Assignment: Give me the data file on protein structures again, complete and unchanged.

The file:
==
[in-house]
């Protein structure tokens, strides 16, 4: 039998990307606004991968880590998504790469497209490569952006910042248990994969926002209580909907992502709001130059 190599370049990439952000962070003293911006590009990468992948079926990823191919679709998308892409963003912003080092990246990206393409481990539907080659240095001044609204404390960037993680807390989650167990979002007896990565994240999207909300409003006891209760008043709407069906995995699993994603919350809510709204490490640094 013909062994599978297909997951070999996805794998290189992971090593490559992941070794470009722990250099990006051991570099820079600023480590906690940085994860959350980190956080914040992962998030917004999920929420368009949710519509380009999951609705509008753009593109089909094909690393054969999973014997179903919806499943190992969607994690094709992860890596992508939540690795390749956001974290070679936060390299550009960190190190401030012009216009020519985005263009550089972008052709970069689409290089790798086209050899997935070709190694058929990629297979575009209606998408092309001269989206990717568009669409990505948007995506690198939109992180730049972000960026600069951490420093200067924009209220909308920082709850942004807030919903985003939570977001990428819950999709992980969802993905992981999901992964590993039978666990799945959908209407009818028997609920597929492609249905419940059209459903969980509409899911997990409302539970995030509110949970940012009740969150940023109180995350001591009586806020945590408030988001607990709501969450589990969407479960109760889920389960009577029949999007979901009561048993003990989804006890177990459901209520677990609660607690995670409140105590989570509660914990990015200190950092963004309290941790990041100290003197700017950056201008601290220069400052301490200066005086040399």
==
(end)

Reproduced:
[in-house]
């Protein structure tokens, strides 16, 4: 039998990307606004991968880590998504790469497209490569952006910042248990994969926002209580909907992502709001130059 190599370049990439952000962070003293911006590009990468992948079926990823191919679709998308892409963003912003080092990246990206393409481990539907080659240095001044609204404390960037993680807390989650167990979002007896990565994240999207909300409003006891209760008043709407069906995995699993994603919350809510709204490490640094 013909062994599978297909997951070999996805794998290189992971090593490559992941070794470009722990250099990006051991570099820079600023480590906690940085994860959350980190956080914040992962998030917004999920929420368009949710519509380009999951609705509008753009593109089909094909690393054969999973014997179903919806499943190992969607994690094709992860890596992508939540690795390749956001974290070679936060390299550009960190190190401030012009216009020519985005263009550089972008052709970069689409290089790798086209050899997935070709190694058929990629297979575009209606998408092309001269989206990717568009669409990505948007995506690198939109992180730049972000960026600069951490420093200067924009209220909308920082709850942004807030919903985003939570977001990428819950999709992980969802993905992981999901992964590993039978666990799945959908209407009818028997609920597929492609249905419940059209459903969980509409899911997990409302539970995030509110949970940012009740969150940023109180995350001591009586806020945590408030988001607990709501969450589990969407479960109760889920389960009577029949999007979901009561048993003990989804006890177990459901209520677990609660607690995670409140105590989570509660914990990015200190950092963004309290941790990041100290003197700017950056201008601290220069400052301490200066005086040399």